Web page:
Date: 24 March 2023 Author: Grzegorz Kuczyński

Russian-Ukrainian Grain Deal Extended For Another 120 Days

A deal to allow vital grain exports to continue from Ukraine’s southern Black Sea ports has been extended for another four months. Despite that, the war in Ukraine has made wheat farming and export difficult. One-fifth of Ukraine’s wheat will not be sown.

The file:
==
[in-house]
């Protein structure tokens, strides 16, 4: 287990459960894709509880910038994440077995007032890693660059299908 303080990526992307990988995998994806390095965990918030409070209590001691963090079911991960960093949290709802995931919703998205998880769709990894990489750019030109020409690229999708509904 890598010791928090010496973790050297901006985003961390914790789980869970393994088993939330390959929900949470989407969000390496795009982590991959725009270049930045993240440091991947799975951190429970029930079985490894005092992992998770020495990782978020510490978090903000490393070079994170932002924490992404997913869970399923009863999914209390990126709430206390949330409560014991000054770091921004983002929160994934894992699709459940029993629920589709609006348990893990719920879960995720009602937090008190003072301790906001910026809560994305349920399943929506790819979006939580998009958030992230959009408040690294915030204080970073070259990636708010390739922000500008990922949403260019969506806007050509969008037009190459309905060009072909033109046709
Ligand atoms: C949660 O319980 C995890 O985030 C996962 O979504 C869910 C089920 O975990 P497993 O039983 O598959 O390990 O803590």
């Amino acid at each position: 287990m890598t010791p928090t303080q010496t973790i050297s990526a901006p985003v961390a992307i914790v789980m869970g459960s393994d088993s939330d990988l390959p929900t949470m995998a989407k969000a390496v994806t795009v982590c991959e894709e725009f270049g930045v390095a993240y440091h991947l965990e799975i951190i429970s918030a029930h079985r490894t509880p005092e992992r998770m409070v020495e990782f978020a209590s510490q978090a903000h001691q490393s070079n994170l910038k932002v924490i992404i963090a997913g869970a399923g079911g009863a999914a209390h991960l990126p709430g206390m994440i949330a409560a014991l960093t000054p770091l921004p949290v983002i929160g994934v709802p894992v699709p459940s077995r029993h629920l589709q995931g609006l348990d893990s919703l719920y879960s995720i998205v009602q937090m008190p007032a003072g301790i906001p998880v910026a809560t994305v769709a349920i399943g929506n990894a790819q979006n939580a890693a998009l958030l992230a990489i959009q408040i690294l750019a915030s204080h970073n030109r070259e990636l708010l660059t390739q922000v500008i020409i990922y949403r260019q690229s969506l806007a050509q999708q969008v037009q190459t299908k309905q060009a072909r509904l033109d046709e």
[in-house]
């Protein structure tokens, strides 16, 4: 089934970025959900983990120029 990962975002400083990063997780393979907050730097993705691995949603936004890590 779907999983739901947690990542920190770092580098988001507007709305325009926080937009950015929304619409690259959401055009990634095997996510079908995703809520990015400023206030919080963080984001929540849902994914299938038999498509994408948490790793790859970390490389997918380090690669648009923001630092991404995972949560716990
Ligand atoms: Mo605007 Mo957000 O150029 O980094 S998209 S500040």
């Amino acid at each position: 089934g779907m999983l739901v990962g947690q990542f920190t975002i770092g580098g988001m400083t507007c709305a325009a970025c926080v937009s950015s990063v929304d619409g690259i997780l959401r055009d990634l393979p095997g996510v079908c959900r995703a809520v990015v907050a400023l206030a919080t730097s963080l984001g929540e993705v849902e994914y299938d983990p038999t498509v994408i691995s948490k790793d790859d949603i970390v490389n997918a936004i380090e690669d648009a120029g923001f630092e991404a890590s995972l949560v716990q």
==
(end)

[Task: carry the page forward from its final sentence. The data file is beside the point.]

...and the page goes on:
The deal for the grain corridor in the Black Sea was due to expire on March 18, Turkish President Recep Tayyip Erdogan told journalists. Oleksandr Kubrakov, Ukraine’s deputy prime minister responsible for infrastructure, said in a tweet that the agreement had been extended for 120 days. However, Moscow indicated it had only agreed to a 60-day extension, which was swiftly rejected by Kyiv that demanded much more than just that. Ukrainian Prime Minister Denis Shmyhal insisted that the grain agreement be open-ended and automatically extended for 120 days. Initially brokered by the U.N. and Turkey last July after Russia’s invasion of Ukraine in February 2022 fueled a global food crisis, the pact was sealed to safeguard global food security. More than 24 million of Ukrainian produce have been shipped under the Black Sea Grain Initiative. The Ukrainian authorities argue that with the Black Sea routes unblocked, they can export twice as much. Russia on October 29 announced it is suspending its involvement in the internationally-brokered deal that allowed Ukraine to export grain from its Black Sea ports. The pact was extended on November 17 for 120 days. The grain corridor does not solve all issues that grapple Ukraine’s agriculture. Ukraine’s farmers will plant up to a fifth less wheat due to the war. With mines and cluster bombs widely scattered, normal harvests seem far in the future. Ukrainian farmers harvested 53 million tons of wheat in 2022, 20 percent down from the country’s five-year average. Total sunflower and soybean yield dropped 52 percent compared to 2021.

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